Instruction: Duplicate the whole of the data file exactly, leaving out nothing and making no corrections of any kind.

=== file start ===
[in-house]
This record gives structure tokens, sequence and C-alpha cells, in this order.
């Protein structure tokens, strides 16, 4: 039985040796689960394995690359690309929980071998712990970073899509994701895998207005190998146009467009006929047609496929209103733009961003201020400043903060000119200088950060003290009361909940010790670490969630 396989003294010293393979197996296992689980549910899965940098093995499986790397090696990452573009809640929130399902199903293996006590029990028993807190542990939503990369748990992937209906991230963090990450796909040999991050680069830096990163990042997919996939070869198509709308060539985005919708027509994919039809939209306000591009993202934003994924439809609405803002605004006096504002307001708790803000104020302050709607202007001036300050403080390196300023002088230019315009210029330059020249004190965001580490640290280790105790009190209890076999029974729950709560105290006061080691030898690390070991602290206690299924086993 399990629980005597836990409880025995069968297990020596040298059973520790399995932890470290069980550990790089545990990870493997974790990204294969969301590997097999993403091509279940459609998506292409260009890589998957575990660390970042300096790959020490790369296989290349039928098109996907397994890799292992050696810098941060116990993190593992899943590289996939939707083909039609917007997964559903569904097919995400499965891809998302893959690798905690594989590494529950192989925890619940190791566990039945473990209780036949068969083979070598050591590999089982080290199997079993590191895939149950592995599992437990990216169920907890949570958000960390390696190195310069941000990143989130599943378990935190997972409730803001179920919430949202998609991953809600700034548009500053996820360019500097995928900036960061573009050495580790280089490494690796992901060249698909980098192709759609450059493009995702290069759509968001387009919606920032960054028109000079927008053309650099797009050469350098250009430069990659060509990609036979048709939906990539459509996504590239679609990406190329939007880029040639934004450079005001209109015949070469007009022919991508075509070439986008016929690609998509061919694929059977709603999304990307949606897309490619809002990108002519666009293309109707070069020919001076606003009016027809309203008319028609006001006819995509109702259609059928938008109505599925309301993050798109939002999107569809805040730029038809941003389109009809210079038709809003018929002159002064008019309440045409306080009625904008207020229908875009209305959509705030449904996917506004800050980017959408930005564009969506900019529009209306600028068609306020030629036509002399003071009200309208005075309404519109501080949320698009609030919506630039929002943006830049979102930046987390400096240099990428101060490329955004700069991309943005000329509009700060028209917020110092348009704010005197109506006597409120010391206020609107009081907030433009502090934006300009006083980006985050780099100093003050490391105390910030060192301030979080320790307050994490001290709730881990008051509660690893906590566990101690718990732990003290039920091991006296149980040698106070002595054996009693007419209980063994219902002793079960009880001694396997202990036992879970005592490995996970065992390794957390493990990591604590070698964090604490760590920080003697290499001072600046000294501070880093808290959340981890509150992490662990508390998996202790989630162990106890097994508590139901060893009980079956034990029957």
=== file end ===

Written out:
[in-house]
This record gives structure tokens, sequence and C-alpha cells, in this order.
């Protein structure tokens, strides 16, 4: 039985040796689960394995690359690309929980071998712990970073899509994701895998207005190998146009467009006929047609496929209103733009961003201020400043903060000119200088950060003290009361909940010790670490969630 396989003294010293393979197996296992689980549910899965940098093995499986790397090696990452573009809640929130399902199903293996006590029990028993807190542990939503990369748990992937209906991230963090990450796909040999991050680069830096990163990042997919996939070869198509709308060539985005919708027509994919039809939209306000591009993202934003994924439809609405803002605004006096504002307001708790803000104020302050709607202007001036300050403080390196300023002088230019315009210029330059020249004190965001580490640290280790105790009190209890076999029974729950709560105290006061080691030898690390070991602290206690299924086993 399990629980005597836990409880025995069968297990020596040298059973520790399995932890470290069980550990790089545990990870493997974790990204294969969301590997097999993403091509279940459609998506292409260009890589998957575990660390970042300096790959020490790369296989290349039928098109996907397994890799292992050696810098941060116990993190593992899943590289996939939707083909039609917007997964559903569904097919995400499965891809998302893959690798905690594989590494529950192989925890619940190791566990039945473990209780036949068969083979070598050591590999089982080290199997079993590191895939149950592995599992437990990216169920907890949570958000960390390696190195310069941000990143989130599943378990935190997972409730803001179920919430949202998609991953809600700034548009500053996820360019500097995928900036960061573009050495580790280089490494690796992901060249698909980098192709759609450059493009995702290069759509968001387009919606920032960054028109000079927008053309650099797009050469350098250009430069990659060509990609036979048709939906990539459509996504590239679609990406190329939007880029040639934004450079005001209109015949070469007009022919991508075509070439986008016929690609998509061919694929059977709603999304990307949606897309490619809002990108002519666009293309109707070069020919001076606003009016027809309203008319028609006001006819995509109702259609059928938008109505599925309301993050798109939002999107569809805040730029038809941003389109009809210079038709809003018929002159002064008019309440045409306080009625904008207020229908875009209305959509705030449904996917506004800050980017959408930005564009969506900019529009209306600028068609306020030629036509002399003071009200309208005075309404519109501080949320698009609030919506630039929002943006830049979102930046987390400096240099990428101060490329955004700069991309943005000329509009700060028209917020110092348009704010005197109506006597409120010391206020609107009081907030433009502090934006300009006083980006985050780099100093003050490391105390910030060192301030979080320790307050994490001290709730881990008051509660690893906590566990101690718990732990003290039920091991006296149980040698106070002595054996009693007419209980063994219902002793079960009880001694396997202990036992879970005592490995996970065992390794957390493990990591604590070698964090604490760590920080003697290499001072600046000294501070880093808290959340981890509150992490662990508390998996202790989630162990106890097994508590139901060893009980079956034990029957």